Reducing disease burden key
Published On April 13, 2015 » 4174 Views» By Moses Kabaila Jr: Online Editor » Opinion
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IT is important to acknowledge that Government has stuck to one of its campaign promises of bringing primary health care as close to the communities as possible.
This can be attested by the reduced number of women dying during pregnancy and children dying at birth.
All this can be achieved through huge investment in health infrastructure, technologies and equipment, human resources and financing.
But the Government feels more needs to be done to reduce the disease burden as seen from the many initiatives it is employing such as courting the Swedish Government to help enhance Zambia’s primary health care systems.
Zambia, under the Ministry of Health strategic plan for 2011 to 2015, recognises health as one of the priority sectors that contribute to the well-being of the nation and, therefore, remains committed to providing quality health services to all its citizens.
It also recognises that a healthy population is critical to improved production and productivity, Zambia will continue investing in the health sector, in order to ensure sustainability of the nation’s human capital base, required for sustainable economic growth.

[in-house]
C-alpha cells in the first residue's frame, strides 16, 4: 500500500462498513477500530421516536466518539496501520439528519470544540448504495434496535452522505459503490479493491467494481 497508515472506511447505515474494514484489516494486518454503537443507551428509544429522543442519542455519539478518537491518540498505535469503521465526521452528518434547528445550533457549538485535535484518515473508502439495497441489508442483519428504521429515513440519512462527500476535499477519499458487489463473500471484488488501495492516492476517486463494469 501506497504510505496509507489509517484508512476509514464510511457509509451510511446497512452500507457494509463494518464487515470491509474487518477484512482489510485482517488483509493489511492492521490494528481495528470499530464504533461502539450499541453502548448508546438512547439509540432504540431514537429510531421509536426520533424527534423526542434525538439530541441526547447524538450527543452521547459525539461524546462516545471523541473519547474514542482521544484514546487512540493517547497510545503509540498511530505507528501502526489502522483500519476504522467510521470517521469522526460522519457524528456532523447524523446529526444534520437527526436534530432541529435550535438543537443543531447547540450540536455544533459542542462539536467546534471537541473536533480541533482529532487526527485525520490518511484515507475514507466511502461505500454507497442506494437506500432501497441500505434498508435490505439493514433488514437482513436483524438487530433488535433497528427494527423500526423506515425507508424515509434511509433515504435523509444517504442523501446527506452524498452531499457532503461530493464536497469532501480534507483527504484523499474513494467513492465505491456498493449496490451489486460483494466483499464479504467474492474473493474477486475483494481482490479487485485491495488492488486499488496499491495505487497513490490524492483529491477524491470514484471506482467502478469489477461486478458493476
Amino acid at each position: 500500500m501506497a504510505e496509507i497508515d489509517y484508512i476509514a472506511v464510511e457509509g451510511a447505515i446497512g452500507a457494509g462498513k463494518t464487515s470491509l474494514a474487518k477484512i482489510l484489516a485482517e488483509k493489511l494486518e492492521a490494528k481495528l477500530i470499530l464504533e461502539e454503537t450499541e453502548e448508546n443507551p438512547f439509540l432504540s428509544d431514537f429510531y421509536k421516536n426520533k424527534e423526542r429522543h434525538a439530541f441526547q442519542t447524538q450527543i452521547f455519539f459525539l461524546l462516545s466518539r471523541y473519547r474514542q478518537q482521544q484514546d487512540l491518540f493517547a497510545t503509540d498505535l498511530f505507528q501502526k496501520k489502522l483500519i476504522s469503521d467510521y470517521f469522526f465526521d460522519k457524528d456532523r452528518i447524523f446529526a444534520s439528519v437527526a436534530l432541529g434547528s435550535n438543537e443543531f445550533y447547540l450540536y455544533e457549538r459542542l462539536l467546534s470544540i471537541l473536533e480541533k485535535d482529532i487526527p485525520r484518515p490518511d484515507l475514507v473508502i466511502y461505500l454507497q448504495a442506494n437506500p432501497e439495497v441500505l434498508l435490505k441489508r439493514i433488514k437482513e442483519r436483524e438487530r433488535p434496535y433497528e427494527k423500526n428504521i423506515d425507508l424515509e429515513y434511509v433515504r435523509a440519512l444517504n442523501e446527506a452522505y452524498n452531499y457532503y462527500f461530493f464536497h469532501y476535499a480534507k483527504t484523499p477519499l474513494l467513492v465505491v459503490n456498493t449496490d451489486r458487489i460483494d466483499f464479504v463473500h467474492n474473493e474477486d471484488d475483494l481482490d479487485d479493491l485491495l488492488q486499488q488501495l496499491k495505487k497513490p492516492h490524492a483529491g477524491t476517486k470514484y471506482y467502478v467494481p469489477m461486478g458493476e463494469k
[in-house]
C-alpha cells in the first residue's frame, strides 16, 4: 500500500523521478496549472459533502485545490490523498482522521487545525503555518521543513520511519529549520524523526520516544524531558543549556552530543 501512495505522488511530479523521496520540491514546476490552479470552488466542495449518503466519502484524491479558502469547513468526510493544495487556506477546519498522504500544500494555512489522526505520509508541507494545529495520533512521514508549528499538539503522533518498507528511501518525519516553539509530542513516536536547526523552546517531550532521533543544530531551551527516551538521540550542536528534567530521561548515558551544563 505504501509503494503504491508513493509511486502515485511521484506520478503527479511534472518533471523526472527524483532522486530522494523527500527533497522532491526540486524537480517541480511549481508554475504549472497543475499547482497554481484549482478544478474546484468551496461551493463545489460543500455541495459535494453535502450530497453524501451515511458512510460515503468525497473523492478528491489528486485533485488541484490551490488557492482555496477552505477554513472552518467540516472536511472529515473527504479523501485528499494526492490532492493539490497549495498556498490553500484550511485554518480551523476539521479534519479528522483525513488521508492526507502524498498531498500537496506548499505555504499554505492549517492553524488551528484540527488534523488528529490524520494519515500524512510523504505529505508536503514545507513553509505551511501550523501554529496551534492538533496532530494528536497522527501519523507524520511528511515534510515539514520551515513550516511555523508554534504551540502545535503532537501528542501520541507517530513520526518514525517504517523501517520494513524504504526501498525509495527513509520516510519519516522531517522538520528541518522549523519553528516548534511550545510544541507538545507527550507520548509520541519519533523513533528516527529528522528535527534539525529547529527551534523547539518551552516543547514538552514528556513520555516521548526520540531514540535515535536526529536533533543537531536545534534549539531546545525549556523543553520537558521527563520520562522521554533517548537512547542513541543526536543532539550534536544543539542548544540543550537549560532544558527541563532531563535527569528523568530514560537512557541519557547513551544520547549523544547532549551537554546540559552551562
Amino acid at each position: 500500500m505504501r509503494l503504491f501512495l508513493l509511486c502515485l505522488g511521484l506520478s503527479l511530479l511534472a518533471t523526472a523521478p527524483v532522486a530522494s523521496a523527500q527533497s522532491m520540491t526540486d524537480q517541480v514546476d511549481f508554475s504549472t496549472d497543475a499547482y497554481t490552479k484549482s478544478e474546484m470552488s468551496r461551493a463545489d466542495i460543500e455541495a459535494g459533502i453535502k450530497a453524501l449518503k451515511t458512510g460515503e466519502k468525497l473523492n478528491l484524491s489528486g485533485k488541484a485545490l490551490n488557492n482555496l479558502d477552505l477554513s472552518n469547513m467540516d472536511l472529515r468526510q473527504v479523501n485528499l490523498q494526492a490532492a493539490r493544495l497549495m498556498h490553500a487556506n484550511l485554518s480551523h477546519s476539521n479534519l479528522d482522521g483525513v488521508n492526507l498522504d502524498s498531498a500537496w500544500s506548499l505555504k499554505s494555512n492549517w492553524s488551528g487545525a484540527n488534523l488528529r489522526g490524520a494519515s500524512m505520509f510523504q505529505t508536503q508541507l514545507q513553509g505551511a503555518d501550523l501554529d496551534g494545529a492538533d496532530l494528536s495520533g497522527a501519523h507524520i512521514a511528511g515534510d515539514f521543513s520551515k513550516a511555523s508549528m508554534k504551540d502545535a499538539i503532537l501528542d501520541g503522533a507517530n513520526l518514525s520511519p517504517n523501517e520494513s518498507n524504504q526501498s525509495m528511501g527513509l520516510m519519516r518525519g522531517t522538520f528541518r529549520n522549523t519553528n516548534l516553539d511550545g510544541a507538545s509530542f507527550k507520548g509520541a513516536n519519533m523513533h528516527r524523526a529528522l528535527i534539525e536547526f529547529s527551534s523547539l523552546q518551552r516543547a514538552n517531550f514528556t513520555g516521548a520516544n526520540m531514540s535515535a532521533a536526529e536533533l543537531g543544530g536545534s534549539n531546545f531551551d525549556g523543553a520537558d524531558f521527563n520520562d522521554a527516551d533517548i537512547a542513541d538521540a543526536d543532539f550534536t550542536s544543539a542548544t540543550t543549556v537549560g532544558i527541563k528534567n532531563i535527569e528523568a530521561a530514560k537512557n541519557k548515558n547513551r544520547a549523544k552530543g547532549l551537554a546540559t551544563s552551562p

Thus, it is in this line that Foreign Affairs Deputy Minister Rayford Mbulu has requested for support from the Swedish Government.
Mr Mbulu said Zambia had embarked on the transformation of the health sector but needed Sweden assistance because of its advanced medical technology.
He said Government was focusing on improving the quality of health delivery and that this could easily be achieved with support from technologically advanced countries such as Sweden.
Swedish Foreign Minister, Margot Wallstrom said her country could, in the short term, assist Zambia establish a specialised medical institution to treat spinal injuries.
Ms Wallstrom said this would be a worthwhile project as it would also come with other rare specialists such as neurologists.
Sweden has already facilitated the establishment of similar facilities in Botswana and Namibia where people have greatly benefitted from the gesture.
Much as the Zambian health care has scored some achievements, it continues to face challenges which include high disease burden, inadequate medical staff, weak logistics management in the supply of drugs and medical supplies.
The sector has been hit badly with inadequate and inequitable distribution of health infrastructure, equipment and transport, and challenges related to health information systems and inadequate financing among others.
It is hoped that with partners like Sweden coming on board, Zambia can meet its strategic plan of overcoming these constraints and challenges in order to ensure effective implementation and attainment of the national health objectives.
It is also gratifying that Government has extended such initiatives to other important sectors: agriculture and tourism. Diversification is the answer to improving the agricultural sector especially with the unreliable rainfall partner due to climate change.
We say diversification is the way to go because there are reports of looming hunger in some parts of the country due to inadequate rainfall pattern.
Hunger would be history if drought resistant crops are encouraged as well as conservation agriculture is practiced and enhanced.

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